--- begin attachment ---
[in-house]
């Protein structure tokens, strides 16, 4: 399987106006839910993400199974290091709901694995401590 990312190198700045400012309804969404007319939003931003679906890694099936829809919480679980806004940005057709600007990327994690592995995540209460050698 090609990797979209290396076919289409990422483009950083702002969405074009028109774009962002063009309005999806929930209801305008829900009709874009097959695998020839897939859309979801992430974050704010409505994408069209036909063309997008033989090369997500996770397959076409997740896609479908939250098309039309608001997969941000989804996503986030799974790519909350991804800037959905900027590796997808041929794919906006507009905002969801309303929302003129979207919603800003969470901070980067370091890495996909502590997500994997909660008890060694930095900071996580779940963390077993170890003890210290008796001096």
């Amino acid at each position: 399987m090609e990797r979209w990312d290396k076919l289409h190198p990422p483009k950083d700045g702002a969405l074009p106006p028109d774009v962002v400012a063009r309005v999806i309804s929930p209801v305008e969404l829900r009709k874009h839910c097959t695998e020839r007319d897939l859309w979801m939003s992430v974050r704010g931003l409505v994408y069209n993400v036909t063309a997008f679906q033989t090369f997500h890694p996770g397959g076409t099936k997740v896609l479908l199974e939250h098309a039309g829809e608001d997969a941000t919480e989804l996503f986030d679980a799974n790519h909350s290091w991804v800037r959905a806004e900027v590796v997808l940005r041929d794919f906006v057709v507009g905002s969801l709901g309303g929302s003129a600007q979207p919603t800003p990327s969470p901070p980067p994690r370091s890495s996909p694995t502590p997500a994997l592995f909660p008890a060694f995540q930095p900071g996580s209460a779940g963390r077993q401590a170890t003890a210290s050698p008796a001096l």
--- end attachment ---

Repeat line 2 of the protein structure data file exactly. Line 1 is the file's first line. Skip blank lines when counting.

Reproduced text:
């Protein structure tokens, strides 16, 4: 399987106006839910993400199974290091709901694995401590 990312190198700045400012309804969404007319939003931003679906890694099936829809919480679980806004940005057709600007990327994690592995995540209460050698 090609990797979209290396076919289409990422483009950083702002969405074009028109774009962002063009309005999806929930209801305008829900009709874009097959695998020839897939859309979801992430974050704010409505994408069209036909063309997008033989090369997500996770397959076409997740896609479908939250098309039309608001997969941000989804996503986030799974790519909350991804800037959905900027590796997808041929794919906006507009905002969801309303929302003129979207919603800003969470901070980067370091890495996909502590997500994997909660008890060694930095900071996580779940963390077993170890003890210290008796001096």